High Rise

The new architecture of an ascending Bolivian indigenous people

Olympia Condor is the owner of El Alto’s colourful, Titanic-inspired Crucero del Sur building, known as a “typical example of the new Andean architecture.” {{name}}
01 November, 2015

In mid March, the architect Freddy Mamani sat surrounded by microphones and cameras inside the press room of a municipal building in El Alto—Bolivia’s second-largest and fastest growing city, sprawled across a high plateau above the country’s capital, La Paz. Mamani, dressed in a wrinkled shirt, announced that an exhibition of his works, A4 Expo: Art and Architecture Andina in El Alto, would be held on 20 March, in one of his most extravagant creations: the Príncipe Alexander building, with two ballrooms, seven floors, one indoor football arena, and a value of almost $2 million. Mamani, once called the “Aymara version of Michaelangelo” by The Guardian, was convinced that his style of architecture would redefine the image of not only El Alto, but all of Bolivia.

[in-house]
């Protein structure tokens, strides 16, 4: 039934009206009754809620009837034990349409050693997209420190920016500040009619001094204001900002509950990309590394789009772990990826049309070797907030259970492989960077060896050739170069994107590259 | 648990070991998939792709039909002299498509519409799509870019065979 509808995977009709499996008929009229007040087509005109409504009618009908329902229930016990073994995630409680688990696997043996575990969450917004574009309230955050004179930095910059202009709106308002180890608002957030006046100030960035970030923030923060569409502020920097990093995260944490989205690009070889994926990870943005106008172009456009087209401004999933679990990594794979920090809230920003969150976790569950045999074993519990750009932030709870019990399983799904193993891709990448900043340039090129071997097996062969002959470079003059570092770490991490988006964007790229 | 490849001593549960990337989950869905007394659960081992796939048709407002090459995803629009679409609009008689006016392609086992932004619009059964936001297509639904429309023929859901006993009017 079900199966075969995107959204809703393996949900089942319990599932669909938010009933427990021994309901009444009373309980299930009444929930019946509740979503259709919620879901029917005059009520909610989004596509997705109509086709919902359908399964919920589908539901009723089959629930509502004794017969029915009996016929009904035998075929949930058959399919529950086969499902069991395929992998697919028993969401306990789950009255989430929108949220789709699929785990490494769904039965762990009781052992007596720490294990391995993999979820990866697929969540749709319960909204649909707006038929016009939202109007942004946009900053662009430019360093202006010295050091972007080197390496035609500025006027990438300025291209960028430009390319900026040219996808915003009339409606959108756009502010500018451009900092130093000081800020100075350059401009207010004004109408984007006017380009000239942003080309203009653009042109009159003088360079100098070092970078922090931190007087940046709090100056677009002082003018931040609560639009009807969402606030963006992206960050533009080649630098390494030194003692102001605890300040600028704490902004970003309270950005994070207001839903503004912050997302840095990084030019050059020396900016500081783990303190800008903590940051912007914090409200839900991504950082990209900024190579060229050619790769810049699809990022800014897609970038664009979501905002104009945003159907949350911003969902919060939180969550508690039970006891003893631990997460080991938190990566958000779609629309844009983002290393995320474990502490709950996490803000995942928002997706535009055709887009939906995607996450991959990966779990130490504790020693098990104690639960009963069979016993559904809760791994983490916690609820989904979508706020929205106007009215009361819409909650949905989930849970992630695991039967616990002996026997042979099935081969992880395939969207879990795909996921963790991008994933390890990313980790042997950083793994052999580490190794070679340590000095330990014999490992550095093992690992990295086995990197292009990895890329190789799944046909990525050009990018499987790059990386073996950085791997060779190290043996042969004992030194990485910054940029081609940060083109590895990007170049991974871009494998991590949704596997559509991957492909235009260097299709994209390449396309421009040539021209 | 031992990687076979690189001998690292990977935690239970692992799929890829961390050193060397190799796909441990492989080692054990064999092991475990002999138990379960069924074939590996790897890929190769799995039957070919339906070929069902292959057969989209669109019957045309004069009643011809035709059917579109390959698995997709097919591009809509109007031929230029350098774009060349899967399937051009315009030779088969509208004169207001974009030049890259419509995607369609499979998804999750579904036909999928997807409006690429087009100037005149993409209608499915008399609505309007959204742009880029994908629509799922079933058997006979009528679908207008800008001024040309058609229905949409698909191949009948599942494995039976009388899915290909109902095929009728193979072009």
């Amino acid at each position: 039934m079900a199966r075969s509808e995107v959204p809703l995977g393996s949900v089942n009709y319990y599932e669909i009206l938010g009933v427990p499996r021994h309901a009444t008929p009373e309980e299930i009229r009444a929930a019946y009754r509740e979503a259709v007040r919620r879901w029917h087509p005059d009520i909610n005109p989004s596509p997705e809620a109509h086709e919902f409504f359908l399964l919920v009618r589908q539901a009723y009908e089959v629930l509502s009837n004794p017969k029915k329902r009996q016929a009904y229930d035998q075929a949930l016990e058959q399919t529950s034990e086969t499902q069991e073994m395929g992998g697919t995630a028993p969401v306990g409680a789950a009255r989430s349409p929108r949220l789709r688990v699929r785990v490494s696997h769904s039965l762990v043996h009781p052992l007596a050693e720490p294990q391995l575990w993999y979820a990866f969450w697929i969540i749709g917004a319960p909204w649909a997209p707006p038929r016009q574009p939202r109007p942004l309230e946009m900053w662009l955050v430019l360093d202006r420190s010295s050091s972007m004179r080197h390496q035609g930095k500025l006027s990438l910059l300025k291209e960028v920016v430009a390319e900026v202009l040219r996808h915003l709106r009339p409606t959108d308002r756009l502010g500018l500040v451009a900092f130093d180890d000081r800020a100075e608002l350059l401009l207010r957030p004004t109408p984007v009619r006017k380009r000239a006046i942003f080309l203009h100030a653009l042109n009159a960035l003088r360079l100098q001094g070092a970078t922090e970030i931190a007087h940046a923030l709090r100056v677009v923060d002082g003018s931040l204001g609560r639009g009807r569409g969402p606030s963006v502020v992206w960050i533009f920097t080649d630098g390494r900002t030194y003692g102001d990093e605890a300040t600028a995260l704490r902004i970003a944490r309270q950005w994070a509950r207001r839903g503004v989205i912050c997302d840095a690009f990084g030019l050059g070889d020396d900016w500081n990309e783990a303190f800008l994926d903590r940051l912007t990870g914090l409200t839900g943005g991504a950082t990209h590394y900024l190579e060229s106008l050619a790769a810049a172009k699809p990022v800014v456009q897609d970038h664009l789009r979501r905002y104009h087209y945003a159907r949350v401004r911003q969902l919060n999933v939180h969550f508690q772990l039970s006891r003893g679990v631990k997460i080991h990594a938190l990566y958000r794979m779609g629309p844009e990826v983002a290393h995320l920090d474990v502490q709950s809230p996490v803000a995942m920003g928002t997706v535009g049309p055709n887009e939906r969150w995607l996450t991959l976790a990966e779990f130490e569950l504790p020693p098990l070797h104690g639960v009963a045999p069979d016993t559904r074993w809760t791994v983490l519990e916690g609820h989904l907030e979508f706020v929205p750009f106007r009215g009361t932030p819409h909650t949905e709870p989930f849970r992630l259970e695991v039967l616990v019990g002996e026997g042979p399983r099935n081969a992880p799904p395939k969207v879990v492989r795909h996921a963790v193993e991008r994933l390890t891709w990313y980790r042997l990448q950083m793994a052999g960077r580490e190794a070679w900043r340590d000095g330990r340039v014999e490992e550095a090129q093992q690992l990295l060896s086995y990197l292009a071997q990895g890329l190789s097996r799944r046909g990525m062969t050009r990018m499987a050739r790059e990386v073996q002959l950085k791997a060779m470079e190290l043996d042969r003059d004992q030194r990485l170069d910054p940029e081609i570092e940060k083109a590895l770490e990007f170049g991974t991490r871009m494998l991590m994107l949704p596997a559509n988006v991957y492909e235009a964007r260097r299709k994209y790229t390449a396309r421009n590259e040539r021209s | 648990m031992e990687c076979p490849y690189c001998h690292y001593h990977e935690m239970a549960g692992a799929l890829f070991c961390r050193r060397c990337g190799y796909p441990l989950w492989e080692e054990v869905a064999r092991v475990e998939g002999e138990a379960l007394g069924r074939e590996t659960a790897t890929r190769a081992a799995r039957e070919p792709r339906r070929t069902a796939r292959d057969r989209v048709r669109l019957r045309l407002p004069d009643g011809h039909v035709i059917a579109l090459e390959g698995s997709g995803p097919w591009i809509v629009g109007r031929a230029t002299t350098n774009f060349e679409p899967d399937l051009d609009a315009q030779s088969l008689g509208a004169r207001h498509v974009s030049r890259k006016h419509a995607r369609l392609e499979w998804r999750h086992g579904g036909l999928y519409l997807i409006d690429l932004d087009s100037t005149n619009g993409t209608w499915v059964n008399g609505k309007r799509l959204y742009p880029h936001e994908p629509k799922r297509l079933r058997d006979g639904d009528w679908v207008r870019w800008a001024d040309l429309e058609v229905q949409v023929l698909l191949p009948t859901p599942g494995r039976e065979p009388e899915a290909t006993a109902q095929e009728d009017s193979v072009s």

Mamani belongs to the Aymara, Bolivia’s largest indigenous group, who comprise nearly 20 percent of the country’s 10 million people. Like all of Bolivia’s indigenous communities, they were, until recently, historically excluded from money and power. That changed in 2006, with the election of Evo Morales, Bolivia’s first indigenous president and an Aymara himself. As the economy boomed—per capita GDP almost tripled from 2006 to 2013—Aymara incomes did too. Between 2004 and 2012, their total bank deposits quadrupled, from $2.6 billion to $10 billion. In El Alto, home to a quarter-million Aymara and seen as their unofficial capital, conspicuous consumption has risen as the Aymara assert themselves economically and culturally. This city of scruffy, low, red-brick buildings is now dotted with large, showy, brightly painted high-rises—both commercial and residential, and often of mixed use. Mamani’s buildings—he has now designed over a hundred—are the most famous of them, and have assumed a totemic significance as symbols of the Aymara rise. Some have started calling them “cholets”: a blend of cholo, a term for indigenous people, and “chalet.”